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Songs

Songs

Chanson écossaise (1909)

Chanson écossaise

Ye banks and braes o’ bonnie Doon,
How can ye bloom sae fresh and fair?
How can ye chaunt, ye little birds,
And I’m sae weary fu’ o’ care?
Ye’ll break my heart, ye warbling bird,
That warbles on the flowry thorn,
Ye mind me o’ departed joys.
Departed never to return.
Oft hae I rov’d by bonnie Doon,
By morning and by evening shine
To hear the birds sing o’ their loves
As fondly I sang o’ mine.
Wi’ lightsome heart I stretch’d my hand
And pu’d a rosebud from the tree.
But my fause lover stole the rose,
And ah, she left the thorn wi’ me.

Composer

Joseph Maurice Ravel was a French composer, pianist and conductor.  In the 1920s and 1930s he was internationally regarded as France's greatest living composer. He was one of the first composers to acknowledge the potential of recording in making music accessible to a broad public, and in the 1920s several recordings of his work were made.

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Poet

Robert Burns , also known as Rabbie Burns, the Bard of Ayrshire and various other names and epithets, was a Scottish poet and lyricist. He is widely regarded as the national poet of Scotland and is celebrated worldwide. He is the best known of the poets who have written in the Scots language, although much of his writing is also in English and a light Scots dialect, accessible to an audience beyond Scotland. He also wrote in standard English, and in these writings his political or civil commentary is often at its bluntest.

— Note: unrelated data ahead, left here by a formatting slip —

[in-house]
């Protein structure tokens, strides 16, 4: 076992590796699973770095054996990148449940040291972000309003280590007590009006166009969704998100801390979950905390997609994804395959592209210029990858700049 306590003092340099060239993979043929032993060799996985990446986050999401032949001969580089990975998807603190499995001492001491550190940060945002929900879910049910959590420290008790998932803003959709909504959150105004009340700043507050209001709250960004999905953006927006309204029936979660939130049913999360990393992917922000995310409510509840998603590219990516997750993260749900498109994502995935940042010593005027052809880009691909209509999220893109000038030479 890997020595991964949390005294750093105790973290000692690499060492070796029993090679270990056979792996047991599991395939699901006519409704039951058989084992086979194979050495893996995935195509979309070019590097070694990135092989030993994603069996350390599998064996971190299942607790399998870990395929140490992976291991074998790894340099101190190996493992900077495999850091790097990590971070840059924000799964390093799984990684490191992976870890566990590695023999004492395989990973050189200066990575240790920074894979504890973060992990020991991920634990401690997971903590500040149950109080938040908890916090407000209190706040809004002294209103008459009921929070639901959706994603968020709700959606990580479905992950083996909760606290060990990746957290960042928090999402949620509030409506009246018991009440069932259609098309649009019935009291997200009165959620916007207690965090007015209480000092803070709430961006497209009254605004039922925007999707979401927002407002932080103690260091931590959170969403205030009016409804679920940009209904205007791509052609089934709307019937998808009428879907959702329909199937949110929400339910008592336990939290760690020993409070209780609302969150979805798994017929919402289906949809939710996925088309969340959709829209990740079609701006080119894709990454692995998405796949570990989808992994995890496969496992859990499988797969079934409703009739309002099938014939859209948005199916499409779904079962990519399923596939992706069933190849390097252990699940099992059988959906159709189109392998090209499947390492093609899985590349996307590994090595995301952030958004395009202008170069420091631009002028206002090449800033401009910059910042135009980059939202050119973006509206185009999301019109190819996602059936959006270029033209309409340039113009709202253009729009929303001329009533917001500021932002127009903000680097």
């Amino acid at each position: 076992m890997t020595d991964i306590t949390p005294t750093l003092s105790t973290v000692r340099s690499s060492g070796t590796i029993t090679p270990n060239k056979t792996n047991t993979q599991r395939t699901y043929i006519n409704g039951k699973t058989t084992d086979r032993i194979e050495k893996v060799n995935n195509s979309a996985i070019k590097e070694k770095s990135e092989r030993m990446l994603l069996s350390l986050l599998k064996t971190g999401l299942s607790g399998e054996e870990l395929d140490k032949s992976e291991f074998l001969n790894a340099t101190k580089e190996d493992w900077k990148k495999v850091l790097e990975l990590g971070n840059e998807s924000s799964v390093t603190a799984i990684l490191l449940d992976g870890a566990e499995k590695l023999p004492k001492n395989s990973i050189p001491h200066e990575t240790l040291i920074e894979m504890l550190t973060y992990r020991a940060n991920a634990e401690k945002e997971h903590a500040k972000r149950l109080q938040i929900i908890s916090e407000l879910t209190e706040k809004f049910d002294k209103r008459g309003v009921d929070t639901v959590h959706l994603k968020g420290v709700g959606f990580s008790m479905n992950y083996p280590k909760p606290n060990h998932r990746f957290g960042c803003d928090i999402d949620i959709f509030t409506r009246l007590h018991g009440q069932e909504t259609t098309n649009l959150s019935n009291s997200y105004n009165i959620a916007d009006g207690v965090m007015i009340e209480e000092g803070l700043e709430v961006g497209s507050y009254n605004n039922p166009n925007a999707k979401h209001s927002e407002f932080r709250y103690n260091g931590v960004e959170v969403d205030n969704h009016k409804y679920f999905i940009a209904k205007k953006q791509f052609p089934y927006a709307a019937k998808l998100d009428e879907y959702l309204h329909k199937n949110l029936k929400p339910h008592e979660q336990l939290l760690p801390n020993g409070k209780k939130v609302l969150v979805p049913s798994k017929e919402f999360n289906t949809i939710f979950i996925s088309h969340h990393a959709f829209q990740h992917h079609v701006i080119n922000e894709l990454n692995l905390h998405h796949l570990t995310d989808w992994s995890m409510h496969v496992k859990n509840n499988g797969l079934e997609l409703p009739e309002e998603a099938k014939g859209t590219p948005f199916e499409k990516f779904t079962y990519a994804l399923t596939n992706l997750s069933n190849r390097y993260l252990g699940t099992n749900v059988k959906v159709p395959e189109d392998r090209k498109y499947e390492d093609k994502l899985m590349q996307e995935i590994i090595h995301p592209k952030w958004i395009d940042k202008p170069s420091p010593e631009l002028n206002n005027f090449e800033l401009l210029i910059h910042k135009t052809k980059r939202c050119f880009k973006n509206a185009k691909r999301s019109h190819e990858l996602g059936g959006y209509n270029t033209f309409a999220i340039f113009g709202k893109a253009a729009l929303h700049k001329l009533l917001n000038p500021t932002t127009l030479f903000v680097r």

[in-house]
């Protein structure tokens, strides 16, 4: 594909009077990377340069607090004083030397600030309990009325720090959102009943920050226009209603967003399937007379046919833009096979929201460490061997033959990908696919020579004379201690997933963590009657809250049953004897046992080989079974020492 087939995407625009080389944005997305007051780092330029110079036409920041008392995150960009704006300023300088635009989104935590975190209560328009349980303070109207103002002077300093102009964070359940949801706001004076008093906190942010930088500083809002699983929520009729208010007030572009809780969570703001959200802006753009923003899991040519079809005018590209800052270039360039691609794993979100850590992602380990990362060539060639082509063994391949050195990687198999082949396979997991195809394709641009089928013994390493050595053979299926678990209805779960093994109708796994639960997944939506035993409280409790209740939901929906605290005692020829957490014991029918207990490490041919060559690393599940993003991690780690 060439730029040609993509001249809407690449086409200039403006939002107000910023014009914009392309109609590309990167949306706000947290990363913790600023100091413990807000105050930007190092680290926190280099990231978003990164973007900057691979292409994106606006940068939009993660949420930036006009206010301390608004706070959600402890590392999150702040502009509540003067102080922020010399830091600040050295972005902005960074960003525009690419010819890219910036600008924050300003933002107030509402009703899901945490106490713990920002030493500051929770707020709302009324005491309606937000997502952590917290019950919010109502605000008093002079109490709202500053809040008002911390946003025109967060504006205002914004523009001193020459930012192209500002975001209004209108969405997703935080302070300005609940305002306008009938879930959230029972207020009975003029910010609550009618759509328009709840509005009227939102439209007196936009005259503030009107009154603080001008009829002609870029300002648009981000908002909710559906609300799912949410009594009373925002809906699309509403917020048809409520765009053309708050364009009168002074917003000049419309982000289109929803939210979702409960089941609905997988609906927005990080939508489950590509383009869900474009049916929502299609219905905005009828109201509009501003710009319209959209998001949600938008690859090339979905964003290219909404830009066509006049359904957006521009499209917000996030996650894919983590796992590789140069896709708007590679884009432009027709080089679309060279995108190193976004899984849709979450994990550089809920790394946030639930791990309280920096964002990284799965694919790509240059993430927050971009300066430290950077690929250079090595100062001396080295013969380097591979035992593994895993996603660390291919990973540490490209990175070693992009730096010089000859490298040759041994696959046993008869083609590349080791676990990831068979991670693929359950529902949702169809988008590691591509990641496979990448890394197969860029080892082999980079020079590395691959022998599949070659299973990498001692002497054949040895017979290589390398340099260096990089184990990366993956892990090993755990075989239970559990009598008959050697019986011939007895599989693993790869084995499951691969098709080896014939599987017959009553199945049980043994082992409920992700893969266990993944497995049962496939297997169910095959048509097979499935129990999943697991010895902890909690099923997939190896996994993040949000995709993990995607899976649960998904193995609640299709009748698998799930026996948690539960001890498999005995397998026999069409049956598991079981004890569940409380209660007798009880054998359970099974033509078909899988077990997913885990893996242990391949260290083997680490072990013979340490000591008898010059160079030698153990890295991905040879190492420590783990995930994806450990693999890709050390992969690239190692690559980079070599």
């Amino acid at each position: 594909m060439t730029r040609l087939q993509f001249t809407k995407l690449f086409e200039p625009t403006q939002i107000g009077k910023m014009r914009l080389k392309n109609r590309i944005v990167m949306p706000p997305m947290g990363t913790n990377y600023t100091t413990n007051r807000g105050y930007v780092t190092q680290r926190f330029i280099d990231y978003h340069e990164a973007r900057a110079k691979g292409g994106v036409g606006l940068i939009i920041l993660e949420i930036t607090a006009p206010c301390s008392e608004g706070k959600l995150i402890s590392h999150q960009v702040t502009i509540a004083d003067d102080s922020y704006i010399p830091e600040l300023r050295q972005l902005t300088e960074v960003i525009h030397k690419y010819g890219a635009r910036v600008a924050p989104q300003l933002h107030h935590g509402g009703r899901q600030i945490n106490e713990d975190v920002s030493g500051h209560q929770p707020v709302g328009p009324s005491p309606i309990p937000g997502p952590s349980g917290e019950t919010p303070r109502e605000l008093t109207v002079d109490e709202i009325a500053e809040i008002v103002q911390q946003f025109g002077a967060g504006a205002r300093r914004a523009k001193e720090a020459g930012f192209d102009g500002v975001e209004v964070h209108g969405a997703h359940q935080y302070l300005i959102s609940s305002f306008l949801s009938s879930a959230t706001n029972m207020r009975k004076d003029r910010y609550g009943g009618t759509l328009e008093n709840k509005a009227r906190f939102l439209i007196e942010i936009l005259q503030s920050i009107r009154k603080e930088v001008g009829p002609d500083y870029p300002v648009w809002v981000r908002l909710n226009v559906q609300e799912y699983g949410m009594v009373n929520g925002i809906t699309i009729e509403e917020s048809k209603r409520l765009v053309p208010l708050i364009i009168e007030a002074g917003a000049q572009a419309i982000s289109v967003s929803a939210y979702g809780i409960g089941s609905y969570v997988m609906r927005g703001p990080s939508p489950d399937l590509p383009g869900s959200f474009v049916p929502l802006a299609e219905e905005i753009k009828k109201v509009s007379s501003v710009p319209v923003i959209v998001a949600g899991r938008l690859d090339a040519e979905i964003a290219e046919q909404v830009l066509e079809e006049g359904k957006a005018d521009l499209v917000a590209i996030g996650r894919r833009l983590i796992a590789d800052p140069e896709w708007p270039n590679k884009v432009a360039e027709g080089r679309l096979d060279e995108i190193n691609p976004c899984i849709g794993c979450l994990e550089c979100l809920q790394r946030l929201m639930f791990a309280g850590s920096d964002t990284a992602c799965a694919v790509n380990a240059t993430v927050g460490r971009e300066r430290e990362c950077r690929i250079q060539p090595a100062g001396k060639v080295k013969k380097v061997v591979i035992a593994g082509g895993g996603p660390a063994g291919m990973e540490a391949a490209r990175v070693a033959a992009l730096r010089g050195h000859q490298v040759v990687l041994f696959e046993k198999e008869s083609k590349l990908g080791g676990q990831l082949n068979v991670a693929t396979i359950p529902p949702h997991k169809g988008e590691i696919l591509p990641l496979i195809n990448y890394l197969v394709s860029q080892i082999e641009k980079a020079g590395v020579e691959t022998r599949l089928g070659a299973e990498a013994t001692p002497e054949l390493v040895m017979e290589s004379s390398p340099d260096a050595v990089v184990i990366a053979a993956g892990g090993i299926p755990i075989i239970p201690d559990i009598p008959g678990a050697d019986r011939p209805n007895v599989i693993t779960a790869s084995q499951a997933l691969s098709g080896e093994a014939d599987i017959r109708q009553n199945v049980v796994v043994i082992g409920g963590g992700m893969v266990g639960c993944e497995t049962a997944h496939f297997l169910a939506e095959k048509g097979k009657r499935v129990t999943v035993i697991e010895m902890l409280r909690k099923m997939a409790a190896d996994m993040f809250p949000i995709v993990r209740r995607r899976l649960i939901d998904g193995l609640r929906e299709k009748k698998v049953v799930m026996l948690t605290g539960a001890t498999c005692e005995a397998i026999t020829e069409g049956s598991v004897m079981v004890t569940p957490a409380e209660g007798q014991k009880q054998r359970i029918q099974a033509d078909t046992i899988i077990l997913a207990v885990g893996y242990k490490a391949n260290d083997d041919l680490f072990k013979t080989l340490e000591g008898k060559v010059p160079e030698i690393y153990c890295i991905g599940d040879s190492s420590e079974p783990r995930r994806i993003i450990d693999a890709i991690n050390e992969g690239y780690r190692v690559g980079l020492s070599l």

He is regarded as a pioneer of the Romantic movement, and after his death he became a great source of inspiration to the founders of both liberalism and socialism, and a cultural icon in Scotland and among the Scottish diaspora around the world. Celebration of his life and work became almost a national charismatic cult during the 19th and 20th centuries, and his influence has long been strong on Scottish literature. In 2009 he was chosen as the greatest Scot by the Scottish public in a vote run by Scottish television channel STV.

As well as making original compositions, Burns also collected folk songs from across Scotland, often revising or adapting them. His poem (and song) "Auld Lang Syne" is often sung at Hogmanay (the last day of the year), and "Scots Wha Hae" served for a long time as an unofficial national anthem of the country. Other poems and songs of Burns that remain well known across the world today include "A Red, Red Rose", "A Man's a Man for A' That", "To a Louse", "To a Mouse", "The Battle of Sherramuir", "Tam o' Shanter" and "Ae Fond Kiss".

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